This example shows how linguistics can deal with a genuine rhetorical question and category. Apart from such clear common points as pragmatics or text linguistics (genera dicendi, aptum, etc.), rhetoric contains cognitive components in its teaching of tropes. It is not surprising, therefore, that more recent cognitive semantics has examined rhetorical tropes: metaphor (since Lakoff/Johnson (1980) Metaphors We Live By), metonymy (e.g. Panther/Radden (1999) Metonymy in Language and Thought), gender specific synecdoche, etc. These tropes are nothing but human thought that is also found in standard everyday speech. They are a potential source of (semantic) language change: The rhetoric figure forces us to connect a semantic/cognitive relationship (similarity, contiguity, etc.) that makes explicit how speaker and listener understand an expression A's meaning B2 but not B1. In using the cognitive potentials of rhetoric, it is also possible for linguistics to make phenomena of ambiguity more transparent: The process how to get from B1 to B2 is to be shown. This process can also become productive for literary studies. The specification of corresponding relations promises a deeper understanding of the perception of phenomena of ambiguity on behalf of the language user.
Literary questions acquire a new focus. While rhetorical and literary perspectives gain ground in cultural studies, literary studies have shifted away their focus from an analysis of single texts. We want to find out how a detailed examination of texts can be newly based and secured methodologically and -theoretically. An interdisciplinary cooperation can thus contribute to a legitimization of literary analyses in general.
Our methods have clear consequences for linguistic analysis. The methodological examination of ambiguity in formal linguistics of generative grammar aimed at disambiguating a certain structure with two meanings by giving it two different corresponding representations (Chomsky (1977) Syntactic Structures). Our interdisciplinary concept will be put against a theoretical restriction to a description of a syntactical module or a theory-internal discussion (Chomsky (1995) The Minimalist Program). We will apply the inventory of linguistic techniques to analyze ambiguity for example in spoken and fictional texts, interviews, etc. New hypotheses arising from this interdisciplinary cooperation are to be proven empirically.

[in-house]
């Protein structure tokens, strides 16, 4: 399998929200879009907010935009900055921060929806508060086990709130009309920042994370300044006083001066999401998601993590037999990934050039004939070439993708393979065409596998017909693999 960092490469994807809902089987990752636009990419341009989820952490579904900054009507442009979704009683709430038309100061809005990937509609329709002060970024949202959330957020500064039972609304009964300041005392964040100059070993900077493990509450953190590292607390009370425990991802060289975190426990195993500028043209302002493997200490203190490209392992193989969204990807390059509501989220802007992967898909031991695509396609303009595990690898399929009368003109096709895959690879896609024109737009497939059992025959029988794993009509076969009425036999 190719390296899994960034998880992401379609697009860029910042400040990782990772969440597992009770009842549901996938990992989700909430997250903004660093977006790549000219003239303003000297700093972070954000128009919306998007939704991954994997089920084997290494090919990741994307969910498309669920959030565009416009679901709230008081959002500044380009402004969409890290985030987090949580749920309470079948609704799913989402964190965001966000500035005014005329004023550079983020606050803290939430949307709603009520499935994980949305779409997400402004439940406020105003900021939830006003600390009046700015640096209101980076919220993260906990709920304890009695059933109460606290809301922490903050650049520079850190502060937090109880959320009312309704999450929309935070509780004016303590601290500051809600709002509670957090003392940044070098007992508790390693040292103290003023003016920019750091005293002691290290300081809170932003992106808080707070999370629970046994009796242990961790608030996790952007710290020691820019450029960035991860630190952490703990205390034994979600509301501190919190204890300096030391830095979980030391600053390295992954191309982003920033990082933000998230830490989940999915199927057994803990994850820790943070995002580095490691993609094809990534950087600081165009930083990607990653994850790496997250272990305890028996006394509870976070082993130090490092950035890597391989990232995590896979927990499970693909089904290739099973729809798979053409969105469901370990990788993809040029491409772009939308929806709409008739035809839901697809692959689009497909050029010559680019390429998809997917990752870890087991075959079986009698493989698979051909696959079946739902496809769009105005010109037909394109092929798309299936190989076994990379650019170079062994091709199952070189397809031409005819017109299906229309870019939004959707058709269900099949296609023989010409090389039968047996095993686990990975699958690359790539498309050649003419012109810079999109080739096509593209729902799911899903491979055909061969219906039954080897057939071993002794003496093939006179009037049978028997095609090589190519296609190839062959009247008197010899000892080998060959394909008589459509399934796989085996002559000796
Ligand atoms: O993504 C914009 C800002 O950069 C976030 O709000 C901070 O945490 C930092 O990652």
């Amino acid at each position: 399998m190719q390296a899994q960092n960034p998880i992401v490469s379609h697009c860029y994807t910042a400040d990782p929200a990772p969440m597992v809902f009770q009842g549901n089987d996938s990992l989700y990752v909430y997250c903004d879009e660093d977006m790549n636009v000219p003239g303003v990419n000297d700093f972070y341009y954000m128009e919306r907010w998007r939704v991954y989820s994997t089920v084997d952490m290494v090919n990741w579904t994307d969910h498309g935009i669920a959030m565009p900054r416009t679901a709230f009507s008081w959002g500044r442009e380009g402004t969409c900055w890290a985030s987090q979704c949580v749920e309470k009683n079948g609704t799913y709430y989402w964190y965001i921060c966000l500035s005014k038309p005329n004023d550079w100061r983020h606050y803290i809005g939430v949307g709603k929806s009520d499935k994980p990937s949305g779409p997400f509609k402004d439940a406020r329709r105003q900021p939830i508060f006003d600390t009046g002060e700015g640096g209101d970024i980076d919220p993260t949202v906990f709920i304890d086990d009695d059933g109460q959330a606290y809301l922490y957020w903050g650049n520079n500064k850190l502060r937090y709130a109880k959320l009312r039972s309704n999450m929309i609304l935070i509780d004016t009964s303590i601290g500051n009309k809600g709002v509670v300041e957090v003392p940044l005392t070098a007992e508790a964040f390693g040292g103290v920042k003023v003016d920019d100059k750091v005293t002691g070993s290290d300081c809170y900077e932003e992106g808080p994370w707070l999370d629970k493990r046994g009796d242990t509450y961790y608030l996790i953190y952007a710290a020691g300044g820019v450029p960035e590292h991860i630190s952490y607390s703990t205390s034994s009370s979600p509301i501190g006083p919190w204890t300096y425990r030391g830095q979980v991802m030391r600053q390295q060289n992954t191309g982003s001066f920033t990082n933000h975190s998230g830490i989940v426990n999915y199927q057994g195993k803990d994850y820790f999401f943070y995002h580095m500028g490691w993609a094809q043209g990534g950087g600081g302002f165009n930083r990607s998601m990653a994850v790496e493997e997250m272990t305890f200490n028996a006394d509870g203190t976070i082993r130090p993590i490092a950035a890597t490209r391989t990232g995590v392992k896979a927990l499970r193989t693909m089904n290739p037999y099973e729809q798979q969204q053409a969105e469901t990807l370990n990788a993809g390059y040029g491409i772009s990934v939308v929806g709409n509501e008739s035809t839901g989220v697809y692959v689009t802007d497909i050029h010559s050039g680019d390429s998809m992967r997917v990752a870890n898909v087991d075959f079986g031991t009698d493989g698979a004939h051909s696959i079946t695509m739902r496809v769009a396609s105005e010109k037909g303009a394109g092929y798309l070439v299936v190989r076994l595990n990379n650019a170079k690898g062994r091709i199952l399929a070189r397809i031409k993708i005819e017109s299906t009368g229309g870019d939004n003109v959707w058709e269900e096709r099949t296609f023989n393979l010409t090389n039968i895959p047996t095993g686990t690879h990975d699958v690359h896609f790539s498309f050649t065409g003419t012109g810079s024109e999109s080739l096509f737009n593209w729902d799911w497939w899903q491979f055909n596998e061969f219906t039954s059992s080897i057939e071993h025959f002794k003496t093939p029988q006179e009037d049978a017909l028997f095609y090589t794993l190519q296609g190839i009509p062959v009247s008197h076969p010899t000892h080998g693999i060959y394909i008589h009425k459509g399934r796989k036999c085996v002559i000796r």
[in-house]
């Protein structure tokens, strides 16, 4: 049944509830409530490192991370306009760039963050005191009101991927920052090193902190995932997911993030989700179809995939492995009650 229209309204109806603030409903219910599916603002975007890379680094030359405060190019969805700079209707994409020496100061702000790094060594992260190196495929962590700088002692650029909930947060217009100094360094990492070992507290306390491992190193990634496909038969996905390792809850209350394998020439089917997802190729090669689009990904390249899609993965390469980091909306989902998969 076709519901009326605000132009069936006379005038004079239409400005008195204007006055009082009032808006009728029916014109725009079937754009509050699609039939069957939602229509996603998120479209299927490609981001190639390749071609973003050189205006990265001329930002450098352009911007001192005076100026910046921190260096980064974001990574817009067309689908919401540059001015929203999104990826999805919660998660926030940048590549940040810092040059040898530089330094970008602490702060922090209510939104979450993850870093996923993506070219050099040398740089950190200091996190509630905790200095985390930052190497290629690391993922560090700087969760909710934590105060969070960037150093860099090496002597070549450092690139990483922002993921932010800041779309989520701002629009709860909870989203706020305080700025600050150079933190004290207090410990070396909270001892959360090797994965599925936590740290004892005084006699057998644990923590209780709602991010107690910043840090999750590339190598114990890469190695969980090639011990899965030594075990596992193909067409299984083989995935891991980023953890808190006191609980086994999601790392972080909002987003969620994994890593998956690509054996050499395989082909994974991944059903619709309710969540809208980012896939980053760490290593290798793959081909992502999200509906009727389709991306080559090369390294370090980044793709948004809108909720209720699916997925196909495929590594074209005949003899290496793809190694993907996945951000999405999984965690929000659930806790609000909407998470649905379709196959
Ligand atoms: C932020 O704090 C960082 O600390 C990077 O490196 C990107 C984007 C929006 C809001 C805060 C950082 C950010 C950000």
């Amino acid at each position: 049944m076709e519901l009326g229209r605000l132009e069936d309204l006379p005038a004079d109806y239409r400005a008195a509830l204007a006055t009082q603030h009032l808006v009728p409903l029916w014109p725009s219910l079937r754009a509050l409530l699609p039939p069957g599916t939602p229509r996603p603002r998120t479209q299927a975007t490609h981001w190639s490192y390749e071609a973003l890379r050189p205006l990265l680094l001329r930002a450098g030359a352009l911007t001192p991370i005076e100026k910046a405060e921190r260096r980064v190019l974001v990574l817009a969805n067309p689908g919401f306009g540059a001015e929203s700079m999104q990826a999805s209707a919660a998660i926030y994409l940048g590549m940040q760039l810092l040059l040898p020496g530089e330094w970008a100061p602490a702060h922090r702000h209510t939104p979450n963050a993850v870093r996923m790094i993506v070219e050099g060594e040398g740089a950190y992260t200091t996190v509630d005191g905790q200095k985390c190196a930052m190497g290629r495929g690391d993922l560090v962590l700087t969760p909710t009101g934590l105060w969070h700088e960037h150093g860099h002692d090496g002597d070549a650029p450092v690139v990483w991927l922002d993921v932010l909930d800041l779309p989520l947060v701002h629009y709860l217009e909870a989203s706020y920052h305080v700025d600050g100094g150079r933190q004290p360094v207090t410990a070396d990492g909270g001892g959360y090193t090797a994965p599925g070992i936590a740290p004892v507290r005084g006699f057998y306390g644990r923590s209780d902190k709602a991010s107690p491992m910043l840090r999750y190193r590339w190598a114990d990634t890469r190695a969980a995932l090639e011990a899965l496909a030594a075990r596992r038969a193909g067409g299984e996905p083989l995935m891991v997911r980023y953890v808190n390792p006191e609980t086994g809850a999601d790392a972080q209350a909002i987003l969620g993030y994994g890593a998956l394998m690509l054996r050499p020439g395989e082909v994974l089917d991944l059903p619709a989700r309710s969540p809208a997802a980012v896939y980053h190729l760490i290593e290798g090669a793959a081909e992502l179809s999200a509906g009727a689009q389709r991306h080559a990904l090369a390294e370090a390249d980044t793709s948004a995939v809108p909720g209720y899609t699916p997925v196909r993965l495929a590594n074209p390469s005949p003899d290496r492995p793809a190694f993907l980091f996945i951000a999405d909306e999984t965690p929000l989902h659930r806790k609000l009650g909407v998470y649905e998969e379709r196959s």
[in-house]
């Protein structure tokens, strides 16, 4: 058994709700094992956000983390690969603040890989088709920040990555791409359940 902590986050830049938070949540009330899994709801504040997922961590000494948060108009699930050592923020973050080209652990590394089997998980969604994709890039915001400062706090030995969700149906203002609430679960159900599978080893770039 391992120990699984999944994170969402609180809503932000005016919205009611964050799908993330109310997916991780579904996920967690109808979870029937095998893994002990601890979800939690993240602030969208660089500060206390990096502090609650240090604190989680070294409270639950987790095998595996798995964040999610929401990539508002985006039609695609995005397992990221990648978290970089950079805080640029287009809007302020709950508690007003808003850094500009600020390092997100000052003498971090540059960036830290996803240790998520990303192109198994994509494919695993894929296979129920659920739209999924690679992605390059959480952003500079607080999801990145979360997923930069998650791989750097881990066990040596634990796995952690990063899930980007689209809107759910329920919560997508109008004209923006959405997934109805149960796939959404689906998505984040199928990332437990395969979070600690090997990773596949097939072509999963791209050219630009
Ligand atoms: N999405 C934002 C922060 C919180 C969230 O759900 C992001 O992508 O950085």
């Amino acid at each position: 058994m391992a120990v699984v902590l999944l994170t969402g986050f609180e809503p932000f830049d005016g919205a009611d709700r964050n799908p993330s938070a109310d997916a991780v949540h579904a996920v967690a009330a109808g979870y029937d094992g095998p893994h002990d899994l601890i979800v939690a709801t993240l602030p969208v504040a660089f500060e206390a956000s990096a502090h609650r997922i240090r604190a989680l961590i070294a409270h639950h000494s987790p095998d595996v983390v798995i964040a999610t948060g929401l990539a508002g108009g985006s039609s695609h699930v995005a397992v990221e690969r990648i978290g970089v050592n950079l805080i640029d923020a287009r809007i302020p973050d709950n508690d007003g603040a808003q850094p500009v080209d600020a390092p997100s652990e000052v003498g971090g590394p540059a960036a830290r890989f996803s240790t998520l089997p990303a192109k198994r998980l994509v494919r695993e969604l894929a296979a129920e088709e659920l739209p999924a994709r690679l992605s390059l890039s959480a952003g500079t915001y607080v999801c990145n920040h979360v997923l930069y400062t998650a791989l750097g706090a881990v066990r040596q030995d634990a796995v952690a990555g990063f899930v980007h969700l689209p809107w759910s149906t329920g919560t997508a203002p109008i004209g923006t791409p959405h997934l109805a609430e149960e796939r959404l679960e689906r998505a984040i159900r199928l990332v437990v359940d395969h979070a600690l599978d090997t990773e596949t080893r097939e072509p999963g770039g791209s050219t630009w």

Take George W. Bush's elliptical "You disarm, or we will" as an example of spoken (political) speech. Within a minimalist approach, this would be reconstructed as You disarm, or we will disarm. If the corresponding context is taken into consideration, however, another interpretation becomes more plausible. It can be paraphrased as You disarm, or we will disarm you. The potential ambiguity arises from the two possible arguments of the verb disarm (as in the Tennyson example above) and from the elliptical structure of the sentence. We want to analyze a linguistically and literarily/rhetorically relevant ambiguity by using the inventory of all disciplines.